Africa and the Economics of Clean

Image: Flickr, Embassy of Equatorial Guinea
Image: Flickr, Embassy of Equatorial Guinea

As the world’s poorest, most agriculturally dependent continent, Africa is the most vulnerable region to global climate change.

It is estimated that Africa’s gross domestic product could decline up to 10% because of the effects of this phenomenon. Yet, the World Economic Forum on Africa and recent discussion on Africa’s economic outlook for this year made minimal mention of climate change and its economic ramifications for African countries. This is cause for concern, given that climate change is one of the most significant sustainable-development challenges facing the world, with huge implications for all economic enterprises.

While there is general agreement about the negative impacts of climate change, the debate continues in the international community about the long-term threat of climate change post-2012. This is the year by which greenhouse gas emission-reduction targets, contained in the Kyoto Protocol, are to be reached. What will take place after the Kyoto commitment period of 2005-2012 should be high on Africa’s, and therefore SA’s, economic agenda. It should be included in the corporate strategies of all firms wishing to compete globally.

The Kyoto Protocol came into effect in February last year. Industrialised or annex 1 countries that signed the protocol are legally required to reduce their emissions to an average of 5,2% below 1990 levels by 2012, with specific targets varying from country to country. Only parties that have ratified the protocol (163 countries so far, accounting for about 65% of global emissions) are bound by it. There is controversy about countries that have not signed. For example, Kyoto lacks the commitment of the US, the biggest contributor of greenhouse gas emissions.

Developing countries are classified as non-annex I parties and do not yet have to meet emission reduction targets set out under Kyoto. However, post-2012, both developing and developed countries will have to adhere to international greenhouse gas-reduction criteria. This will have massive economic and investment implications for countries that have made no attempt to transform their industries to fulfil environment-friendly international requirements.

SA, with its vast coal reserves and strong manufacturing base, contributes about 3% of the net greenhouse gas emissions worldwide. Under the United Nations Framework Convention on Climate Change, SA will be asked to cut emissions post-2012. Some firms have already taken steps to meet these anticipated targets by incorporating sustainability measures into their corporate strategies. But most small companies tend to neglect this area. It is clear that those companies able to prepare for restrictions will have a competitive long-term advantage over those not able or willing to adapt.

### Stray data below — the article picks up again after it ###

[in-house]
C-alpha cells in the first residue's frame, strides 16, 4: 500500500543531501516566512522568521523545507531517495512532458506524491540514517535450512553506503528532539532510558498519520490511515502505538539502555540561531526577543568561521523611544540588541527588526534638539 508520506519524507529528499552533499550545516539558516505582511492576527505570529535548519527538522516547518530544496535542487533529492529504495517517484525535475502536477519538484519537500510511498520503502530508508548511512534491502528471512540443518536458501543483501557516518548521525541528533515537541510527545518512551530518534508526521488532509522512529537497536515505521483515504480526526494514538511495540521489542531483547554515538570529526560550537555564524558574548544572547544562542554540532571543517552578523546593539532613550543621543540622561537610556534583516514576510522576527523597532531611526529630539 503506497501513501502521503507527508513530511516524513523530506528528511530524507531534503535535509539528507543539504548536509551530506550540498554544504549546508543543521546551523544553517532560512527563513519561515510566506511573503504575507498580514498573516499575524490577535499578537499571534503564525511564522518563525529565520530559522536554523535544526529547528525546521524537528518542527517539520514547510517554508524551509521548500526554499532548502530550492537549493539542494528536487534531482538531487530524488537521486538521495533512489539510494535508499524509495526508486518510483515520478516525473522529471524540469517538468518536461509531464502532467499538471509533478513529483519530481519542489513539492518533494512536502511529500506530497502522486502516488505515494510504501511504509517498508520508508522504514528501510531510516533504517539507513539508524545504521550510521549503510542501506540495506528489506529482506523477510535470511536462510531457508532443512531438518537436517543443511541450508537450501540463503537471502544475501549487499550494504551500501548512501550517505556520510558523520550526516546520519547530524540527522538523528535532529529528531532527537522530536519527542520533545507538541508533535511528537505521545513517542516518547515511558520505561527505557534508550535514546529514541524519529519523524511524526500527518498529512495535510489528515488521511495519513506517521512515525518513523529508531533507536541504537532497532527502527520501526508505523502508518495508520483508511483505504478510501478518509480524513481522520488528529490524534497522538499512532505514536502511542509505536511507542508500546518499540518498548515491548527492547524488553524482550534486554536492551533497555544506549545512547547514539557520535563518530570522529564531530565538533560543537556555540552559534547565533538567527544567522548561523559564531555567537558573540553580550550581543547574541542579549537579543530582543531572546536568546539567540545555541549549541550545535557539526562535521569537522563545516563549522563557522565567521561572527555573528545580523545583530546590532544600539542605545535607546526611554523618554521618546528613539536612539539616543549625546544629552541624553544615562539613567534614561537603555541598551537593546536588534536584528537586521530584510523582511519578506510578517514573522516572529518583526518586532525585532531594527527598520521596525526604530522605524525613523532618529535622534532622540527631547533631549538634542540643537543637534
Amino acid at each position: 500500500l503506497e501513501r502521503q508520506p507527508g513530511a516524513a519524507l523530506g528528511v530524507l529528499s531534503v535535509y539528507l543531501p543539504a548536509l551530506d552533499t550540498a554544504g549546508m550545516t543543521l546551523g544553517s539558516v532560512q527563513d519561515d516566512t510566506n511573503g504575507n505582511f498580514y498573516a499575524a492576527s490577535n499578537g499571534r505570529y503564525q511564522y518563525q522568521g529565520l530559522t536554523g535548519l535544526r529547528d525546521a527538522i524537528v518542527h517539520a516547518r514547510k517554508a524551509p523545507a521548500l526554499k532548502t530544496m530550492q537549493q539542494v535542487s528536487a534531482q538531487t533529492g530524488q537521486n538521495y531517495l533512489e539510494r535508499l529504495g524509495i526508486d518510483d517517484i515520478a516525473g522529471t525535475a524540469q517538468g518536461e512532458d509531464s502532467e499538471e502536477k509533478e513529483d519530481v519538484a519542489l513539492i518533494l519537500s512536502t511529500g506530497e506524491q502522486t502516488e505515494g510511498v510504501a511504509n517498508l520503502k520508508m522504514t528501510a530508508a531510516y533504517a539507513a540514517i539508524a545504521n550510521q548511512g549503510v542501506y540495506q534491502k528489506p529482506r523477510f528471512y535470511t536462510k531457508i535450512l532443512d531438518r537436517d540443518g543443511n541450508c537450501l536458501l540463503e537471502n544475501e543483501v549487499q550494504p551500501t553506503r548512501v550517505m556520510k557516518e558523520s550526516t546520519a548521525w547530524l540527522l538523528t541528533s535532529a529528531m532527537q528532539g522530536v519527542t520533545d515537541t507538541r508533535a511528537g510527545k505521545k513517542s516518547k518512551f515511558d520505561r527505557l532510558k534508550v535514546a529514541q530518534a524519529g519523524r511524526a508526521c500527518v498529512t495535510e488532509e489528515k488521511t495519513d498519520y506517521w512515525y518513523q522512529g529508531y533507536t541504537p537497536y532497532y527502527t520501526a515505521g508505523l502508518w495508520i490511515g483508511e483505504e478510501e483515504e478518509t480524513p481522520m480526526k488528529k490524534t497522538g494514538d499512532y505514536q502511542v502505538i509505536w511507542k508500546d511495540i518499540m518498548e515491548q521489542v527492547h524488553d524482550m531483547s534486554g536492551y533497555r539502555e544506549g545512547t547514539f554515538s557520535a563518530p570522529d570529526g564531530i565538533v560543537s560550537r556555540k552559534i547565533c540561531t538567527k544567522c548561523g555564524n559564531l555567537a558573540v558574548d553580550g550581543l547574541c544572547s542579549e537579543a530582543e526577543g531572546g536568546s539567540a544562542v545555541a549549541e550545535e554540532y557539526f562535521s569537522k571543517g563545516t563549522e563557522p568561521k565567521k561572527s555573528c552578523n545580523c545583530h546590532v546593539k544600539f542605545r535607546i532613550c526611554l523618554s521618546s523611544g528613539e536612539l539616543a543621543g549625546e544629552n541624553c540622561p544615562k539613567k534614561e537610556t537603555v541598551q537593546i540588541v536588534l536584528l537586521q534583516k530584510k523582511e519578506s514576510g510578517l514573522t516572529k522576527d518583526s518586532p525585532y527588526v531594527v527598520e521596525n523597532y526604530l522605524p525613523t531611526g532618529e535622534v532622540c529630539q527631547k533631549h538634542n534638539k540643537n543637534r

Kyoto offers distinct economic possibilities for developing countries that are forward-thinking and active in response to climate change. The protocol introduces three market mechanisms that provide industrialised countries with access to emission reduction opportunities, and provide developing countries with access to investment and technology. One of these, the clean development mechanism, enables public or private entities from industrialised countries to receive credits when they invest in emissions-reduction or carbon-sequestration projects in developing countries. These reductions are then available to the investor for trading on the open market as a commodity.

Only innovative ideas from developing countries are considered for these projects. This offers massive economic opportunities for African governments and entrepreneurs seeking to establish more environment-friendly operations in accordance with Kyoto norms. Not only could it mean more investment from the developed world, it also offers opportunities to firms within the developing world that wish to register as a “designated operational entity”, the function of which is to validate clean development mechanism project activities and to verify and certify the emission reductions.

It is important that there is a recognition of the links between adaptation to climate change, sustainable development and economic performance. Lessening pressure on natural resources, improving environmental risk management and increasing the social wellbeing of the poor not only reduce the vulnerability of developing countries to climate change, these steps also put such countries on a path towards sustainable development. The importance of ecosystem management is increasingly apparent with the rising cost of providing clean air and water.

Although not immediately faced with restrictions on emissions, South African firms seeking to attract investment in future will need to develop a long-term strategy. South African firms will not be able to compete in a new emerging low-carbon economy after 2012 unless adaptive strategies are implemented. The pursuit of renewable energy is no longer the “luxury” of developed nations, but a necessity for all nations.

Therefore, the objective to maintain a healthy bottom line, investor confidence, shareholder value and brand awareness is no longer a question of asset turnover and profit, but the ability of individual corporations to adapt and create a strategic environmental advantage over their competitors in the international market.

If SA is serious about growth and poverty alleviation, it must factor the effects of climate change into its economic equation. This is particularly relevant when one considers SA’s position as an emerging economic player of the developing world.

Business Day